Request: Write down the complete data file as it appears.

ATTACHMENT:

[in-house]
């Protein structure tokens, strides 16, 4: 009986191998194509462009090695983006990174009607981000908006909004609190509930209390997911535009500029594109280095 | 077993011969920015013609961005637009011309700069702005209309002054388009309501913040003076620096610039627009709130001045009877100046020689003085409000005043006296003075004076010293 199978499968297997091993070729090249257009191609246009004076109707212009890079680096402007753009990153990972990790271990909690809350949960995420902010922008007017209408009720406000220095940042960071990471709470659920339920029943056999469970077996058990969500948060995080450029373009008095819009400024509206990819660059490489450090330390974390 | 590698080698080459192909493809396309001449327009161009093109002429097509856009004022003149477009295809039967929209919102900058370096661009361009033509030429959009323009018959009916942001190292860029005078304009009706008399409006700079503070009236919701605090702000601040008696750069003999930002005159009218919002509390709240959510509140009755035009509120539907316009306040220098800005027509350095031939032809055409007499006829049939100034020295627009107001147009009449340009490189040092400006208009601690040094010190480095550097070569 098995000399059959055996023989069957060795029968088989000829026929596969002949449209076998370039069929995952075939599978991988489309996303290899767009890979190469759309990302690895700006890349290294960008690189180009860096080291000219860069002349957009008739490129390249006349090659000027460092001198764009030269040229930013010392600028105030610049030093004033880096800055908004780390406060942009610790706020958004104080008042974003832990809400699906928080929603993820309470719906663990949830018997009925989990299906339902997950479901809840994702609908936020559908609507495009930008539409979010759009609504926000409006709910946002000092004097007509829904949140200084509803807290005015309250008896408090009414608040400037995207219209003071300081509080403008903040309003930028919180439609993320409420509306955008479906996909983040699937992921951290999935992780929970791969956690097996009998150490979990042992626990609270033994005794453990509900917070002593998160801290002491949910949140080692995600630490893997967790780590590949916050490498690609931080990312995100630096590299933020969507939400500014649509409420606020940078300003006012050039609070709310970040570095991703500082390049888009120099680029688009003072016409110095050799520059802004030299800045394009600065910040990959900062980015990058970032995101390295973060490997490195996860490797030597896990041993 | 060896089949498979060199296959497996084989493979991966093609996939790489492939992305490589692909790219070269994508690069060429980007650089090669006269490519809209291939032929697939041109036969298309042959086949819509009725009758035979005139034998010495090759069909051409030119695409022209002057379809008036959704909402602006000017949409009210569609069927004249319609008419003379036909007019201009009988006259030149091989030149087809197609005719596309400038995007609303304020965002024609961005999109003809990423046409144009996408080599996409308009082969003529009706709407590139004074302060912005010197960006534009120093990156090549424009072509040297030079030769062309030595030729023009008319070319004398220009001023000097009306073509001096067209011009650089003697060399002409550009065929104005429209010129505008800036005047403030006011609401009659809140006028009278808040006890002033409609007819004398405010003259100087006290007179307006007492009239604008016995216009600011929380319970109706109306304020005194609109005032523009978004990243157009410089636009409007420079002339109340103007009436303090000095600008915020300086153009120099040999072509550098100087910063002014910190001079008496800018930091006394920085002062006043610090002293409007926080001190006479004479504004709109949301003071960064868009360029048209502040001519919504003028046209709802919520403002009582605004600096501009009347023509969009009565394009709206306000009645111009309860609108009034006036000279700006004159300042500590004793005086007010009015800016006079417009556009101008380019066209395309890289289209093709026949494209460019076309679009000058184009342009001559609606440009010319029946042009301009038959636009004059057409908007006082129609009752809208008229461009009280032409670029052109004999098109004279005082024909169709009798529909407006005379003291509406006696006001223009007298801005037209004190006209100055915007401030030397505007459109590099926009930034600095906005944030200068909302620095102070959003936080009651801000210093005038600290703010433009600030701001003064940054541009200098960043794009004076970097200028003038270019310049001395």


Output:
[in-house]
């Protein structure tokens, strides 16, 4: 009986191998194509462009090695983006990174009607981000908006909004609190509930209390997911535009500029594109280095 | 077993011969920015013609961005637009011309700069702005209309002054388009309501913040003076620096610039627009709130001045009877100046020689003085409000005043006296003075004076010293 199978499968297997091993070729090249257009191609246009004076109707212009890079680096402007753009990153990972990790271990909690809350949960995420902010922008007017209408009720406000220095940042960071990471709470659920339920029943056999469970077996058990969500948060995080450029373009008095819009400024509206990819660059490489450090330390974390 | 590698080698080459192909493809396309001449327009161009093109002429097509856009004022003149477009295809039967929209919102900058370096661009361009033509030429959009323009018959009916942001190292860029005078304009009706008399409006700079503070009236919701605090702000601040008696750069003999930002005159009218919002509390709240959510509140009755035009509120539907316009306040220098800005027509350095031939032809055409007499006829049939100034020295627009107001147009009449340009490189040092400006208009601690040094010190480095550097070569 098995000399059959055996023989069957060795029968088989000829026929596969002949449209076998370039069929995952075939599978991988489309996303290899767009890979190469759309990302690895700006890349290294960008690189180009860096080291000219860069002349957009008739490129390249006349090659000027460092001198764009030269040229930013010392600028105030610049030093004033880096800055908004780390406060942009610790706020958004104080008042974003832990809400699906928080929603993820309470719906663990949830018997009925989990299906339902997950479901809840994702609908936020559908609507495009930008539409979010759009609504926000409006709910946002000092004097007509829904949140200084509803807290005015309250008896408090009414608040400037995207219209003071300081509080403008903040309003930028919180439609993320409420509306955008479906996909983040699937992921951290999935992780929970791969956690097996009998150490979990042992626990609270033994005794453990509900917070002593998160801290002491949910949140080692995600630490893997967790780590590949916050490498690609931080990312995100630096590299933020969507939400500014649509409420606020940078300003006012050039609070709310970040570095991703500082390049888009120099680029688009003072016409110095050799520059802004030299800045394009600065910040990959900062980015990058970032995101390295973060490997490195996860490797030597896990041993 | 060896089949498979060199296959497996084989493979991966093609996939790489492939992305490589692909790219070269994508690069060429980007650089090669006269490519809209291939032929697939041109036969298309042959086949819509009725009758035979005139034998010495090759069909051409030119695409022209002057379809008036959704909402602006000017949409009210569609069927004249319609008419003379036909007019201009009988006259030149091989030149087809197609005719596309400038995007609303304020965002024609961005999109003809990423046409144009996408080599996409308009082969003529009706709407590139004074302060912005010197960006534009120093990156090549424009072509040297030079030769062309030595030729023009008319070319004398220009001023000097009306073509001096067209011009650089003697060399002409550009065929104005429209010129505008800036005047403030006011609401009659809140006028009278808040006890002033409609007819004398405010003259100087006290007179307006007492009239604008016995216009600011929380319970109706109306304020005194609109005032523009978004990243157009410089636009409007420079002339109340103007009436303090000095600008915020300086153009120099040999072509550098100087910063002014910190001079008496800018930091006394920085002062006043610090002293409007926080001190006479004479504004709109949301003071960064868009360029048209502040001519919504003028046209709802919520403002009582605004600096501009009347023509969009009565394009709206306000009645111009309860609108009034006036000279700006004159300042500590004793005086007010009015800016006079417009556009101008380019066209395309890289289209093709026949494209460019076309679009000058184009342009001559609606440009010319029946042009301009038959636009004059057409908007006082129609009752809208008229461009009280032409670029052109004999098109004279005082024909169709009798529909407006005379003291509406006696006001223009007298801005037209004190006209100055915007401030030397505007459109590099926009930034600095906005944030200068909302620095102070959003936080009651801000210093005038600290703010433009600030701001003064940054541009200098960043794009004076970097200028003038270019310049001395």